Broccoli (Brassica oleracea)-White Leaf Spot and Gray Stem


By C. M. Ocamb

Cause The fungus, Neopseudocercosporella capsellae (formerly Pseudocercosporella capsellae, sexual stage: Mycosphaerella capsellae), has been observed in various Brassica vegetable and seed crops in Oregon. Turnip, Chinese cabbage, mustards and oilseed rape are thought to be more susceptible than cabbage, cauliflower, broccoli and other vegetable Brassica species. Horseradish and radish are susceptible to white leaf spot as well as weedy types such as wild radish, wild mustard, and shepherd's purse.

The fungus survives via the sexual stage or as dense mycelium on infected plant residues; in some regions, the sexual stage that results in ascospores is absent. Ascospores develop on infected Brassica or Raphanus residues during the autumn and possibly winter or spring months; these ascospores are wind-dispersed relatively long distances following rain or dew events. After a successful infection, asexual spores (conidia) subsequently develop in the leaf spots and are spread relatively short distances by rain or splashing water, causing secondary spread, including pod and seed infections. Seed transmission has not been reported to play a major role in disease outbreaks; infected crop residues are usually necessary for large-scale outbreaks, but seed transmission can lead to introduction of disease into new areas. Temperatures of 50°F to 60°F with moist conditions (rain, dew, or irrigation) promote disease development. Conidia can directly infect the plant or through stomata when ambient temperatures are between 46ºF and 82ºF (68ºF to 75ºF being optimum) and under moist conditions that provide 100% relative humidity and a minimum of eight hours of leaf wetness. Leaf spots are apparent after 6 to 8 days at 59ºF to 68ºF.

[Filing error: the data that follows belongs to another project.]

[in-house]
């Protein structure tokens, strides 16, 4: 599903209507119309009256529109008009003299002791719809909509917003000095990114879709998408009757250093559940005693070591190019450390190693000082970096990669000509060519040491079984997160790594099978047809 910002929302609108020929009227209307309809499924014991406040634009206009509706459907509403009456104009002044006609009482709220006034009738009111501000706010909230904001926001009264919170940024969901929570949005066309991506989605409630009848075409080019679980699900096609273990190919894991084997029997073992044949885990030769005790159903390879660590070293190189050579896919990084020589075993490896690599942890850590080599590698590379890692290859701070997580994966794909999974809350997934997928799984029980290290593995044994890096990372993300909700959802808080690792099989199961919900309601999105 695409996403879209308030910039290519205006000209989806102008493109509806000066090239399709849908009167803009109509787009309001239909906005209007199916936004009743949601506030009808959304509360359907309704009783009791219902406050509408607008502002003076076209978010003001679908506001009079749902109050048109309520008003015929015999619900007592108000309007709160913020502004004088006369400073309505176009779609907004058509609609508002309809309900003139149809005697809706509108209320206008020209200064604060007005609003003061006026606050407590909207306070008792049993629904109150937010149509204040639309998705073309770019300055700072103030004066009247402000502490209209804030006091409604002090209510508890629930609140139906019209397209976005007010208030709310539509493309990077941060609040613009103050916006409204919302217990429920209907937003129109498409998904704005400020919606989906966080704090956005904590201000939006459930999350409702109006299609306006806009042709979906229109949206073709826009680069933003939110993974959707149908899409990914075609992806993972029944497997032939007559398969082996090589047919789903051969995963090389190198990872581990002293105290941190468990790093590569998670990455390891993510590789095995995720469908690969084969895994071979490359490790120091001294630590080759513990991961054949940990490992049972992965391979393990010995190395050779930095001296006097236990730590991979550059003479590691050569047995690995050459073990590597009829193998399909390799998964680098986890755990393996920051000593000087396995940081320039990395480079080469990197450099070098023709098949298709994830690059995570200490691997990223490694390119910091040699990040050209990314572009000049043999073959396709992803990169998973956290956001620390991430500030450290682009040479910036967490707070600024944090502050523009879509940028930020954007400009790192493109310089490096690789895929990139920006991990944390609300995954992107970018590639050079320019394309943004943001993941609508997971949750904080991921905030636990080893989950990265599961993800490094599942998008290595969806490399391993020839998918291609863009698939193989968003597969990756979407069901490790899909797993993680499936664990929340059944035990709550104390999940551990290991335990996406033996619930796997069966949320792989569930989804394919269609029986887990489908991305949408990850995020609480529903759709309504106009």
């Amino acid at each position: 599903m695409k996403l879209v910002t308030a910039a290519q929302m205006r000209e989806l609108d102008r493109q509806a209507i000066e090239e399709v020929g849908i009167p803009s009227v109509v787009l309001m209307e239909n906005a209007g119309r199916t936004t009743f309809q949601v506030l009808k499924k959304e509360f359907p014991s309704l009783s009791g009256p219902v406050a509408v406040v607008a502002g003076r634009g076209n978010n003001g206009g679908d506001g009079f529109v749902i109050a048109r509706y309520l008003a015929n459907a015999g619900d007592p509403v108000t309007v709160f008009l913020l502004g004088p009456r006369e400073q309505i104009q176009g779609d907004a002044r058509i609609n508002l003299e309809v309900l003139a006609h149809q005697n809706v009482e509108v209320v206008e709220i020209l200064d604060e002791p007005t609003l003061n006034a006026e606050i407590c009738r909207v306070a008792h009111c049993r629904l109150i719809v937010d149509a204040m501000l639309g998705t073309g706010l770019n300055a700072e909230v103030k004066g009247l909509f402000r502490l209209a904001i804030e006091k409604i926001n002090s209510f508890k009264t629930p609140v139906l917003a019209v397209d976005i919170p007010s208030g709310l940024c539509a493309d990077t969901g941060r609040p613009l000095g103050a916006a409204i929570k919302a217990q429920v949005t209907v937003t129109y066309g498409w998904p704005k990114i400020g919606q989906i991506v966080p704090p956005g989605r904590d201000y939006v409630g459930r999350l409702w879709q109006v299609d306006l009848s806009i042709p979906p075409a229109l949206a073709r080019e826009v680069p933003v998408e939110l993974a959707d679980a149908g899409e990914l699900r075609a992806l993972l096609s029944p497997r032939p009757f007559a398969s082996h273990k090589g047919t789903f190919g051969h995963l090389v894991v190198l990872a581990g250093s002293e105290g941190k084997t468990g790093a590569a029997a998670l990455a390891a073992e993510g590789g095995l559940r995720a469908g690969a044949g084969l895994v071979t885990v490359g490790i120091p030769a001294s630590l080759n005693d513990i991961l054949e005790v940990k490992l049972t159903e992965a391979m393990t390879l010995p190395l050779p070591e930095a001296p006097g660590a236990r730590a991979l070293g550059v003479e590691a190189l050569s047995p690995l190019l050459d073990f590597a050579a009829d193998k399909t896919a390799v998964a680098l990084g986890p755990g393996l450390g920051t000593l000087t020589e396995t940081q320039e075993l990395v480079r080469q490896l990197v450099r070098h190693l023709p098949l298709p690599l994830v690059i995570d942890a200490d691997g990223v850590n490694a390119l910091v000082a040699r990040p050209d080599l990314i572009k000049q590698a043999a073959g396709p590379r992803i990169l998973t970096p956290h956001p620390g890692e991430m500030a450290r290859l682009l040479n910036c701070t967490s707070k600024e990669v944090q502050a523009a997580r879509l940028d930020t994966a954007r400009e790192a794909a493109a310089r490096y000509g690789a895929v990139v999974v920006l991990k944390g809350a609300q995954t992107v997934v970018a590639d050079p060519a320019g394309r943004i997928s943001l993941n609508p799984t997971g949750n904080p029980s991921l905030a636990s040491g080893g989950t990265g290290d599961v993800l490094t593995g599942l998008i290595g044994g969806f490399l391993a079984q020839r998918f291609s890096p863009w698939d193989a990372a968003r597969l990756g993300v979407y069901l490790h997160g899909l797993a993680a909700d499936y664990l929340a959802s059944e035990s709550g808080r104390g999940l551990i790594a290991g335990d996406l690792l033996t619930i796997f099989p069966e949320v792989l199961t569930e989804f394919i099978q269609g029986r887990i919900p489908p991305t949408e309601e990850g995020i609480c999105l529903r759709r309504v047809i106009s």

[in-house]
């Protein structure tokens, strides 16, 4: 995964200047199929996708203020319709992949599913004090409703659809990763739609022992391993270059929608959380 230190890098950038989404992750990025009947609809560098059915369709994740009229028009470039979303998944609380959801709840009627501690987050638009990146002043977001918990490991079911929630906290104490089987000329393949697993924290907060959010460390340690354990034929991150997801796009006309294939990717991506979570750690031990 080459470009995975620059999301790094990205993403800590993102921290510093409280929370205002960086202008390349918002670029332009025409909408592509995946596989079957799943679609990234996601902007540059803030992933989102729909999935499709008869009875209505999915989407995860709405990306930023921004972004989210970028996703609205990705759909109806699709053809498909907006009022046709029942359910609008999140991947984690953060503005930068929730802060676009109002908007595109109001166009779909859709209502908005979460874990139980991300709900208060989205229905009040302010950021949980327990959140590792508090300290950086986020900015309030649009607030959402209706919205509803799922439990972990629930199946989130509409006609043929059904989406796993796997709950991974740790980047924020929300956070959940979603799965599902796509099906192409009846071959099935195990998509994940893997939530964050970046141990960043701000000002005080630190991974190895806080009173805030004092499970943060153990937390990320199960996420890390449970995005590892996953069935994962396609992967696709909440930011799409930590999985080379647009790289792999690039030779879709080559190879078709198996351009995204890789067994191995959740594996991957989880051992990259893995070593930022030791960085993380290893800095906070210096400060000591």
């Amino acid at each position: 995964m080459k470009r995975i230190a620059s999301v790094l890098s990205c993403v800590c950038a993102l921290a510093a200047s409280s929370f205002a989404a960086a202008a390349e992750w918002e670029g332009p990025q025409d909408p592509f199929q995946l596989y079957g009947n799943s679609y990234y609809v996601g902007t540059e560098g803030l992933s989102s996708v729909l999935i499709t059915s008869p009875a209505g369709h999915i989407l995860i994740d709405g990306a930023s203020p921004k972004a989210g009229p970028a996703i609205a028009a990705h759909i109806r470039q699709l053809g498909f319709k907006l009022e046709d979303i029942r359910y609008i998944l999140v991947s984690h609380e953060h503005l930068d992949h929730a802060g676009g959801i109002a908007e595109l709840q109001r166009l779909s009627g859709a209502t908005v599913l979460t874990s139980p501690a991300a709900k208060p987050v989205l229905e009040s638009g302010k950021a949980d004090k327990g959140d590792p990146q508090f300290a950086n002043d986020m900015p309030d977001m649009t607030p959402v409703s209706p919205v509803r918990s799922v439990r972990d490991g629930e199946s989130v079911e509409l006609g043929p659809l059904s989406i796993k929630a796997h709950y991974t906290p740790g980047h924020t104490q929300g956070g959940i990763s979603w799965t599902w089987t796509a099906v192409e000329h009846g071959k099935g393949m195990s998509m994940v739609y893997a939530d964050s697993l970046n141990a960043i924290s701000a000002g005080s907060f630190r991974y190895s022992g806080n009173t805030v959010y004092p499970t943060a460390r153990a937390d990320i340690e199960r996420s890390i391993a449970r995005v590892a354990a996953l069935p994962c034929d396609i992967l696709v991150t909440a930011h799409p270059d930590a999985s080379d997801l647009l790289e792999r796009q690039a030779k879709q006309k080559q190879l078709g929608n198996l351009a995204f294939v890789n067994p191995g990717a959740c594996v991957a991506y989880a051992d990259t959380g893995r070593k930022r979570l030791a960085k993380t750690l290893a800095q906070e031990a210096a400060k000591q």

Symptoms This fungus can attack leaves, stems and pods. Tan, irregular or roundish spots develop on cotyledons and leaves, especially leaf tips and edges, later becoming ashy-gray to white with a brownish margin and sometimes a yellowish halo. White conidia can be observed on the underside of leaf spots. Leaf spots will become dark brown as leaves senesce, due to the initiation of the sexual stage. The center of older lesions may fall out, resulting in a shot hole appearance. Lesions may coalesce when disease is severe, resulting in defoliation. Stem lesions are elongated and first brown, turning ashy-gray to white with a brownish margin and numerous tiny dark specks due to the formation of the sexual stage; there is a distinct boundary between diseased and healthy tissue on the stem. Gray stem lesions are superficial; the pith is not severely infected, helping to distinguish gray stem from black leg.

Cultural control

  • Rotate out of crucifers for 3 years.
  • Avoid planting in or adjacent to a field infected the previous season.
  • Control susceptible weeds and volunteer Brassica and Raphanus plants during rotations.
  • Remove plant debris or bury by deep-plowing. Flailing followed by a shallow incorporation may be sufficient depending on amount and size of plant debris as well as environmental conditions.

Chemical control

  • Priaxor Xemium Brand (Group 7 + 11) at 6 to 8.2 fl oz/A. Do not make more than one (1) application of any Group 11 fungicide before alternating to a labeled fungicide with a different mode of action. Preharvest interval is 3 days. 12-hr reentry.
  • Quadris Flowable (Group 11) at 6 to 15.5 fl oz/A on 7- to 14-day intervals or Quadris Top (Group 11 + 3) at 12 to 14 fl oz/A. An additive such as crop-oil concentrate or non-ionic surfactant may be used. Do not apply more than one (1) foliar application of Quadris per season. Preharvest interval is 0 day for Quadris Flowable and 1 day for Quadris Top. 4-hr reentry for Quadris Flowable, 12-hr reentry for Quadris Top.

Reference Inman, A.J., and Fitt, B.D.L. 2007. White Leaf Spot. p. 50-54 in Compendium of Brassica Diseases. Rimmer, S.R., Shattuck, V.I., and Buchwaldt, L. (eds.). St. Paul, MN: APS Press.

Inman, A.J., Fitt, B.D.L., Todd, A.D., and Evans, R.L. 1999. Ascospores as primary inoculum for epidemics of white leaf spot (Mycosphaerella capsellae) in winter oilseed rape in the UK. Plant Pathol. 48:308-319.

Inman, A.J., Fitt, B.D.L., Welham, S.J., Evans, R.L., and Murray, D.A. 1997. Effects of temperature, cultivar, and isolate on the incubation period of white leaf spot (Mycosphaerella capsellae) on oilseed rape in the UK. Ann. Appl. Biol. 130:239-253.